Types Of Aquatic Plants For Home Garden Ponds
Home Garden Ponds – There are many types of aquatic plants that can be planted in home garden ponds to provide a variety of habitats for plants and animals. Aquatic plants not only can provide aesthetic value to your pool, but can also provide protection for young fish and insects. Here are some of the types we usually find in garden ponds:
Submerged plants (oxygenators or pondweed)
This is the first plant that you have to put in a pond that has just been completed for two reasons. First, they begin to enter oxygen into the water and grow rapidly during the growing season; and second, they generally have secondary forms of pond life in them, such as water lice and daphnia. Which, as long as there is no competition, multiplies rapidly, creating a richer environment that encourages other beneficial forms of pond life.
Home Garden Pool
You need to visit a local pool shop to see what oxygenators are available, but be careful because they are authentic in your environment. Because some imported plants can grow rampant and cannot provide food or shelter for the original form of pond life. Weigh the oxygenator with a small metal collar (which you can get from a water supply store) so that they root at the bottom of the pool. You must dilute the amount of seaweed during the summer months, by hand or using plastic rakes. Using a waterproof liner prevents submerged plants.
This gets their nutrition from the hair of the fine roots they hang in the water. It is important that floating plants are not allowed to cover the surface of the pool too much. Because they can immobilize submerged plants that depend on filtering light down through water. If they become too strong, they can be swept away. Some plants are prone to snow damage and must be carried indoors during extreme cold periods.
floating leaf plants
One of the most popular floating plants is water lilies with round or oval leaves, which are suitable for all water depths of up to 68 in. There are various kinds available with various sizes of leaves. And if you live in the tropics, a more exotic range is available.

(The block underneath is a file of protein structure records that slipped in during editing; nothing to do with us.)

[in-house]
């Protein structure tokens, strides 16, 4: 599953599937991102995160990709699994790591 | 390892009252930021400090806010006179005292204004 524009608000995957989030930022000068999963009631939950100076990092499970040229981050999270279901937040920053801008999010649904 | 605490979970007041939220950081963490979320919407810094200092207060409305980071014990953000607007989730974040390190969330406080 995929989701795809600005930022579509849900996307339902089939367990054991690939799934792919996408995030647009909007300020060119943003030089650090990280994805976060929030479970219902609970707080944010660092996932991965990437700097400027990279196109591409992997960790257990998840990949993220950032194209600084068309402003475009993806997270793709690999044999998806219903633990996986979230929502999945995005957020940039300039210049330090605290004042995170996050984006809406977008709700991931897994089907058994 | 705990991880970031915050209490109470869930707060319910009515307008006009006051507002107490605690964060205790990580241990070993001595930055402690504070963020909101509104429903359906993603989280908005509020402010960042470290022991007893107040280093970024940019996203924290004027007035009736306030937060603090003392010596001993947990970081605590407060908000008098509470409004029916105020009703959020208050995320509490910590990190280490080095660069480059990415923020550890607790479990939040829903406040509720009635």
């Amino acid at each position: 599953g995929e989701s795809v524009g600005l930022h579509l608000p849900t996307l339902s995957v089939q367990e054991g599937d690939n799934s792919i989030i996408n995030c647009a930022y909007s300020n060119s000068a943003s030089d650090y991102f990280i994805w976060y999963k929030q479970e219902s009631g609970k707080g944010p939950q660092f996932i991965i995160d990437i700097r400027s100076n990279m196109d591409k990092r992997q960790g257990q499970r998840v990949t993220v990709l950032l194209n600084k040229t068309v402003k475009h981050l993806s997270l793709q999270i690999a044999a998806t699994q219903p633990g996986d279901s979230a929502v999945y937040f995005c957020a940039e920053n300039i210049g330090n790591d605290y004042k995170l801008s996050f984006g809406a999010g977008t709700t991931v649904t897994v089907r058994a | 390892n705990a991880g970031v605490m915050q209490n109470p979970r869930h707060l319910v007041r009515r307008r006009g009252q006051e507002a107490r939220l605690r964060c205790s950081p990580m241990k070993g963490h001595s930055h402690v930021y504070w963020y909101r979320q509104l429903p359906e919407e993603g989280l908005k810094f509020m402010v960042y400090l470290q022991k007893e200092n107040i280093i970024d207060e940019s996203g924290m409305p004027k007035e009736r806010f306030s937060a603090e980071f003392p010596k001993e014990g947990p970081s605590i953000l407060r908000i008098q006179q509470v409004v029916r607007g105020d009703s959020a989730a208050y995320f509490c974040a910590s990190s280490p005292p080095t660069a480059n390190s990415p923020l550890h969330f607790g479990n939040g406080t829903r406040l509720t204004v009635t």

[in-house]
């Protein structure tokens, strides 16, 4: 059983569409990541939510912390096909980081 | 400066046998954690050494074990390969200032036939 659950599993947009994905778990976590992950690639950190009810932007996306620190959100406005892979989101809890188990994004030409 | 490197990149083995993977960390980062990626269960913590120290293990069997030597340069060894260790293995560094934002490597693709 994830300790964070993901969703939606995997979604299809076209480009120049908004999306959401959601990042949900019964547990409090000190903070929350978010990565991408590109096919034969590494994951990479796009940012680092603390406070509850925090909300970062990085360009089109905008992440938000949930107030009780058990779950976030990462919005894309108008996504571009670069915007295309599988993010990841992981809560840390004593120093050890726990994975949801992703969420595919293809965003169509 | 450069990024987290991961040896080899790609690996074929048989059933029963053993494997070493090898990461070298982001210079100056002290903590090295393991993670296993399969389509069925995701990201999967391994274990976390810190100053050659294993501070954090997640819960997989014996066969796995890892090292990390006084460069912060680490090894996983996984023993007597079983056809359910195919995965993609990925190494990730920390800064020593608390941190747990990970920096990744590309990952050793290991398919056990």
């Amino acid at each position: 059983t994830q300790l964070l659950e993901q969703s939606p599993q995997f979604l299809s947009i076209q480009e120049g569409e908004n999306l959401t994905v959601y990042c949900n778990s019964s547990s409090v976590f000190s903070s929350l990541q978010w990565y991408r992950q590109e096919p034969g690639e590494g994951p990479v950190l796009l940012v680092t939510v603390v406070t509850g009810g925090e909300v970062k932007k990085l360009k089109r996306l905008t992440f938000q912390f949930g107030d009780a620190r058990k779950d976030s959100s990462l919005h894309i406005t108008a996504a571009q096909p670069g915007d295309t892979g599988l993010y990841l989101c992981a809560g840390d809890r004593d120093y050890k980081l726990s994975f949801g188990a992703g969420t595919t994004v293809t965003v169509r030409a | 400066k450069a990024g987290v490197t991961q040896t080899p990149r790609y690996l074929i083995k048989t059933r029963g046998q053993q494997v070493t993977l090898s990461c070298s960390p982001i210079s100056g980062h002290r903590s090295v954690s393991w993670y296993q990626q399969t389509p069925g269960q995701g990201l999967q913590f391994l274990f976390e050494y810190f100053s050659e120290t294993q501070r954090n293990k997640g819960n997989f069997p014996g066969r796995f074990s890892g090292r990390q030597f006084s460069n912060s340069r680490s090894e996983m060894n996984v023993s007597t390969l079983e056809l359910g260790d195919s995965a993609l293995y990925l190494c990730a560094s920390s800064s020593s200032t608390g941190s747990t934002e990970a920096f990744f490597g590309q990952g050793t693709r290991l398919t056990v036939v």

Floating leaf plants should be planted in pots placed upright at the bottom of the pond at the appropriate level. Dispose of excess leaves and dying, cut the stems as low as possible in the water. Narcissus needs to be thinned and divided after several years. Lift the plant in the basket to the side of the pond and, using pruning shears, cut the bulbs in half, making sure both parts have roots, flower heads, and leaves. Cut back the long or damaged roots and replant them in clay or aquatic soil in a hollow pot with tubers that are only visible on the ground, and cover with gravel to hold the earth in place.
shallow water and swamp plants
Planted on planting shelves, swamp areas or in containers at the edge of ponds, perennial shallow water plants grow quickly in spring and die in the fall. Some forms of plants, such as grass and grass, which remain standing in winter, will give color and shape during the winter months. They must share it in the fall after two or three years. Some plants require different treatments and conditions so read the labels carefully and plant them as needed. Some pool liners that have been formed before have racks made to accommodate plants like this.
Marginal water plants
This may be much larger than shallow water and swamp plants that grow on the edge of water. During the winter months, they offer a scale that contrasts, colors, and shapes, and can produce reflections from water. It must be remembered that, even though they are next to the pool. They are outside the wet area and cannot take water from the pool so they may need additional watering during the early years as they build up and develop. Be aware that while some plants might call them marginal plants – like some types of bamboo they grow so fast that sharp roots can damage the flexible pool layer. You have to build a barrier or avoid it. Home garden ponds are not suitable for this plant.
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